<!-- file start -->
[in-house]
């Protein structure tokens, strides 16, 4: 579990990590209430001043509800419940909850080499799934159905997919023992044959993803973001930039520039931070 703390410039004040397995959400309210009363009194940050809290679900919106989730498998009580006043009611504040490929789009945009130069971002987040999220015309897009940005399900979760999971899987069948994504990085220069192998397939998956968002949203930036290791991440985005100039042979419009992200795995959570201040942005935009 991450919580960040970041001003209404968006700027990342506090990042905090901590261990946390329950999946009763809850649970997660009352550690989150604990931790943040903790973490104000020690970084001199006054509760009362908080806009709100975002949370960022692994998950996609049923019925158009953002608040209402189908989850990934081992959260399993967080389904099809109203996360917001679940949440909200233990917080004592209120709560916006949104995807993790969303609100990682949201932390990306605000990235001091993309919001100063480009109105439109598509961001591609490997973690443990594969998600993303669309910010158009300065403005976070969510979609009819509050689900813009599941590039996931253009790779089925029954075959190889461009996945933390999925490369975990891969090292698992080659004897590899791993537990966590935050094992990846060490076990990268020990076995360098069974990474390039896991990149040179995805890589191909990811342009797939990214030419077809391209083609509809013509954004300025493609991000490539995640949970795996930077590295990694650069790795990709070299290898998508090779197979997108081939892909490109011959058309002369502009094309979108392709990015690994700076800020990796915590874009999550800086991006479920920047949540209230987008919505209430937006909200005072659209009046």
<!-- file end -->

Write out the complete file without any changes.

[in-house]
């Protein structure tokens, strides 16, 4: 579990990590209430001043509800419940909850080499799934159905997919023992044959993803973001930039520039931070 703390410039004040397995959400309210009363009194940050809290679900919106989730498998009580006043009611504040490929789009945009130069971002987040999220015309897009940005399900979760999971899987069948994504990085220069192998397939998956968002949203930036290791991440985005100039042979419009992200795995959570201040942005935009 991450919580960040970041001003209404968006700027990342506090990042905090901590261990946390329950999946009763809850649970997660009352550690989150604990931790943040903790973490104000020690970084001199006054509760009362908080806009709100975002949370960022692994998950996609049923019925158009953002608040209402189908989850990934081992959260399993967080389904099809109203996360917001679940949440909200233990917080004592209120709560916006949104995807993790969303609100990682949201932390990306605000990235001091993309919001100063480009109105439109598509961001591609490997973690443990594969998600993303669309910010158009300065403005976070969510979609009819509050689900813009599941590039996931253009790779089925029954075959190889461009996945933390999925490369975990891969090292698992080659004897590899791993537990966590935050094992990846060490076990990268020990076995360098069974990474390039896991990149040179995805890589191909990811342009797939990214030419077809391209083609509809013509954004300025493609991000490539995640949970795996930077590295990694650069790795990709070299290898998508090779197979997108081939892909490109011959058309002369502009094309979108392709990015690994700076800020990796915590874009999550800086991006479920920047949540209230987008919505209430937006909200005072659209009046």